Washington DC: Astronomers have spotted a record-breaking explosion created by a black hole some 390 million light-years away in the universe. According to CNN.com, this record-breaking, gargantuan explosion came from a black hole in a distant galaxy cluster hundreds of millions of light-years away, the astronomers said.
"In some ways, this blast is similar to how the eruption of Mt St Helens in 1980 ripped off the top of the mountain," Simona Giacintucci, a lead author of the study and director of research at the Naval Research Laboratory in Washington, DC, said. "A key difference is that you could fit fifteen Milky Way galaxies in a row into the crater this eruption punched into the cluster`s hot gas,’’ she added.
Astronomers made this discovery using X-ray data from NASA’s Chandra X-ray Observatory and ESA`s XMM-Newton, and radio data from the Murchison Widefield Array (MWA) in Australia and the Giant Metrewave Radio Telescope (GMRT) in India.
According to the study, the energy that created the explosion was five times greater than MS 0735+74, once known as the largest and most powerful explosion. The unrivalled outburst was detected in the Ophiuchus galaxy cluster, which is about 390 million light-years from Earth, according to the study.
Galaxy clusters are the largest structures in the Universe held together by gravity, containing thousands of individual galaxies, dark matter, and hot gas. In the centre of the Ophiuchus cluster, there is a large galaxy that contains a supermassive black hole. Researchers think that the source of the gigantic eruption is this black hole.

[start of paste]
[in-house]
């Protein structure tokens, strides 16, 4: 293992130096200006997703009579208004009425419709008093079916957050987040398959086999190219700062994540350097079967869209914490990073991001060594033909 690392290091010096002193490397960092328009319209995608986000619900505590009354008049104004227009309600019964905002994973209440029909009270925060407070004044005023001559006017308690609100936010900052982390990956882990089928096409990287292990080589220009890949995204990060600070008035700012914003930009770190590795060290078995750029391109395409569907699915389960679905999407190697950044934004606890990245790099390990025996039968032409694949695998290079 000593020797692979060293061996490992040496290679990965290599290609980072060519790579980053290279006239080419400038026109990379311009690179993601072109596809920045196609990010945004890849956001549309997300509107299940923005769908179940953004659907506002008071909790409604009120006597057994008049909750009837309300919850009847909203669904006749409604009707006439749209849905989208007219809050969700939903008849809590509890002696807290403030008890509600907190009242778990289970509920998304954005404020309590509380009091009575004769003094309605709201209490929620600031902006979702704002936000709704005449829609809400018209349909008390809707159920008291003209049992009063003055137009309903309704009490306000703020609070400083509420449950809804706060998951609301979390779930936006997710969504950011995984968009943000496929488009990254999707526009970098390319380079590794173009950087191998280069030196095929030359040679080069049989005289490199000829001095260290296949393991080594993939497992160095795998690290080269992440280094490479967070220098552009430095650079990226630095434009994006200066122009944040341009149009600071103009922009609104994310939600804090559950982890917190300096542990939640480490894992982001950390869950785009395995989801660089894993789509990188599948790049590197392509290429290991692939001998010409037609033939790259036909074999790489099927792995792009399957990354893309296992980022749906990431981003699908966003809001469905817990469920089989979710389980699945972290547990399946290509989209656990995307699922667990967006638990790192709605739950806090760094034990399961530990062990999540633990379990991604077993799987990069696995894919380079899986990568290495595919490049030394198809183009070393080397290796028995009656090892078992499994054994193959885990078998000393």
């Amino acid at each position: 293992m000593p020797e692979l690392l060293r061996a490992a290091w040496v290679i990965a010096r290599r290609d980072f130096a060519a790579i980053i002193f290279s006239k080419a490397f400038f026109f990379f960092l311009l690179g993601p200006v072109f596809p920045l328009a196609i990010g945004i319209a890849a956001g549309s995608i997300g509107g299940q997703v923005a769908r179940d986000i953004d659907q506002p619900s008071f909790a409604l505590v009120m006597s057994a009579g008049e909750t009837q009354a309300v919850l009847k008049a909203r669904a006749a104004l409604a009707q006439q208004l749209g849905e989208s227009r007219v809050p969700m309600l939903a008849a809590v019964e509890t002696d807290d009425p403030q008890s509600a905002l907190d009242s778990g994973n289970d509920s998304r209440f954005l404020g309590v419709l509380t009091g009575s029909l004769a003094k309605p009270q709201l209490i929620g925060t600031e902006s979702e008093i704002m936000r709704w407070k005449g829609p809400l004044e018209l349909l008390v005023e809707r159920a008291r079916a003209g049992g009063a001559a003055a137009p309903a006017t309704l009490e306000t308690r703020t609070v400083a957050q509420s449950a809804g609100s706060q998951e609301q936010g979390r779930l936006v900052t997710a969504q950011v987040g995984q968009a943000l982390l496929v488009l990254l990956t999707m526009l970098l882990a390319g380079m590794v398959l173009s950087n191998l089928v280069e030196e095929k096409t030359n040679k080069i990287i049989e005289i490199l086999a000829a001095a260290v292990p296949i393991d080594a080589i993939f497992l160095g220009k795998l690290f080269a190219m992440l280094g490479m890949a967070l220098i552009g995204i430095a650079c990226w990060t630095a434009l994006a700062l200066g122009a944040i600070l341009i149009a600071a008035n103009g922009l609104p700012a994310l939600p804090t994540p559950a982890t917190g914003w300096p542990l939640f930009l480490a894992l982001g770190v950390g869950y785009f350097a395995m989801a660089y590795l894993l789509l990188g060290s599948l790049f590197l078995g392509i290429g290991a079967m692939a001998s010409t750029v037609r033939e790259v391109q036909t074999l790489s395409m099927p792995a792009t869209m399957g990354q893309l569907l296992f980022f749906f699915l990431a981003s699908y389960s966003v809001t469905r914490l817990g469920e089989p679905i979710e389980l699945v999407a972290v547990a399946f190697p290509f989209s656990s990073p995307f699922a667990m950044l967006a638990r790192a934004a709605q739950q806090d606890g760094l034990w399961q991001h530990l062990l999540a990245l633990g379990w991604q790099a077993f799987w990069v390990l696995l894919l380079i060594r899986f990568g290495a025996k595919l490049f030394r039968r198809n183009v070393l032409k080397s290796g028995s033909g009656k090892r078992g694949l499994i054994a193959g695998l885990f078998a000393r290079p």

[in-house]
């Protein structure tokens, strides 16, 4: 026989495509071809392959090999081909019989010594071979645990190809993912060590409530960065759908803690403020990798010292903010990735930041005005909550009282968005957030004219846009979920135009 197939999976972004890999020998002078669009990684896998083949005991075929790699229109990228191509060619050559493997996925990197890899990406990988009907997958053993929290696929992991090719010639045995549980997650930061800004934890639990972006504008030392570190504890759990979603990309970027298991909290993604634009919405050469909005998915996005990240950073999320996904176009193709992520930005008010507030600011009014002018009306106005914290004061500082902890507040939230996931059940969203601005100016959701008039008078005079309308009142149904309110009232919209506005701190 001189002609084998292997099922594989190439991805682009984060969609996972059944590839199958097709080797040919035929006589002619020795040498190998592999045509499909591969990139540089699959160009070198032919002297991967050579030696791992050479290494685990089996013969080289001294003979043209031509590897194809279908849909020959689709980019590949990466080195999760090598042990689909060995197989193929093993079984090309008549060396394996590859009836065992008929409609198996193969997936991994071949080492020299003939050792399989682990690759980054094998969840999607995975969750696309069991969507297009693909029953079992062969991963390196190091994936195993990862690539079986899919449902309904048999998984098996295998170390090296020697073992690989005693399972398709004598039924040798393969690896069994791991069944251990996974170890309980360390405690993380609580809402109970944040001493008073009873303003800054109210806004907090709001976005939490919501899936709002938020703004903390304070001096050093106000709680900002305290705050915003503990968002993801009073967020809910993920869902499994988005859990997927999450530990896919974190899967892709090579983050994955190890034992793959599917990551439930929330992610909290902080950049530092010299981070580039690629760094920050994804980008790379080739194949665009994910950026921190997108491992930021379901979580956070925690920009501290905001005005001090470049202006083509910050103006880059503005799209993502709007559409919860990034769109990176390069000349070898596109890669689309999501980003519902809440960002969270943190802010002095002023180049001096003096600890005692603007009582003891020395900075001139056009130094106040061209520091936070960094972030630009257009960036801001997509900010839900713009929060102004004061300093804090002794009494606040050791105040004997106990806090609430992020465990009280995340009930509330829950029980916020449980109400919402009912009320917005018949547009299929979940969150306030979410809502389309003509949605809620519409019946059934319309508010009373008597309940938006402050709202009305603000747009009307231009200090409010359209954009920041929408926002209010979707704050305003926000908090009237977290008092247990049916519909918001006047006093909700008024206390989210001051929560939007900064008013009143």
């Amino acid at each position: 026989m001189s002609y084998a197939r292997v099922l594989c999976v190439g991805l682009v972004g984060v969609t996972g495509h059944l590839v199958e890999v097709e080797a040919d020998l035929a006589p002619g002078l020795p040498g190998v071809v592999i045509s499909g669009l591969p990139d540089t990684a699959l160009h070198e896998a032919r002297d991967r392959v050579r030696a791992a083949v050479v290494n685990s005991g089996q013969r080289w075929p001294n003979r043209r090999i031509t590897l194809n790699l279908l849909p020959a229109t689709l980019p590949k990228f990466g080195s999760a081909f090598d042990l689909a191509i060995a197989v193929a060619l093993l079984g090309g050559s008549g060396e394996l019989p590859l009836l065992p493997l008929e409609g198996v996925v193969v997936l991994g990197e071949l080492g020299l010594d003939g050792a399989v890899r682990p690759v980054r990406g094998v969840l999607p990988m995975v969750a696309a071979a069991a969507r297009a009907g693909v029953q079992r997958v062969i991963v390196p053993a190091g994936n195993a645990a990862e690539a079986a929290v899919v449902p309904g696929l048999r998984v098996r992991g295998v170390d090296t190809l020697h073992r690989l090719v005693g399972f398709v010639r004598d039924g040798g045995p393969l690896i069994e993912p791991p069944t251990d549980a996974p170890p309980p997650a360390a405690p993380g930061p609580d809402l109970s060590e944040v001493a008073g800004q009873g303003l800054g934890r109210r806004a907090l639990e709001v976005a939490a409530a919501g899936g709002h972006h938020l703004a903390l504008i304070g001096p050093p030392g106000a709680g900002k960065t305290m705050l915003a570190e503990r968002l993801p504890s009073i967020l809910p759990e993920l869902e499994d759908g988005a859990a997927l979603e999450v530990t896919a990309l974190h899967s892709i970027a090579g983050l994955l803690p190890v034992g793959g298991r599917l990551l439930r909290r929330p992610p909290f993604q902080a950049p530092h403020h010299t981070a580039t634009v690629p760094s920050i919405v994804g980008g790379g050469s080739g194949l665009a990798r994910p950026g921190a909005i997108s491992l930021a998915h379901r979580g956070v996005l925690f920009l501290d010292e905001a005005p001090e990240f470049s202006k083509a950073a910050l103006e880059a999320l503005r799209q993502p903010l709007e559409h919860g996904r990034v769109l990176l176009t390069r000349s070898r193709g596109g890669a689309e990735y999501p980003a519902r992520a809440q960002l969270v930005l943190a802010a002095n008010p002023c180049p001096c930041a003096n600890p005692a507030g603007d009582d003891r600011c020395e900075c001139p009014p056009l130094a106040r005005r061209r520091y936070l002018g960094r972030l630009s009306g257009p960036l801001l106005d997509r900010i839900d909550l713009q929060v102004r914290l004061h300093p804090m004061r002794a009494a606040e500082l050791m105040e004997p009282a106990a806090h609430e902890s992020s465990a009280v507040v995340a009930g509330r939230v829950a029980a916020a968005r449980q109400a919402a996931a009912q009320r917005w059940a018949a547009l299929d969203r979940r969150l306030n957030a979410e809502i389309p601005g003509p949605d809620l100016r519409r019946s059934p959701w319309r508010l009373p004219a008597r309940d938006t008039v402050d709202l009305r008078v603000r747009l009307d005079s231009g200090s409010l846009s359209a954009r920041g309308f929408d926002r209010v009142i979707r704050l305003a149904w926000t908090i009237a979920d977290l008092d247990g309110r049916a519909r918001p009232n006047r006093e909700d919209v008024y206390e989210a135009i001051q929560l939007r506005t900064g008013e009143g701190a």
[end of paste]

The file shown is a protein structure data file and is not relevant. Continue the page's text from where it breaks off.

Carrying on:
Although black holes are famous for pulling material toward them, they often expel prodigious amounts of material and energy. This happens when matter falling toward the black hole is redirected into jets or beams, that blast outward into space and slam into any surrounding material.
First hints of the giant explosion in the Ophiuchus galaxy cluster was revealed by the observations made by the Chandra observatory in 2016 by Norbert Werner and colleagues. The new study, which was published on Thursday in The Astrophysical Journal, reveals the explosion and confirms the cavity initially detected in 2016.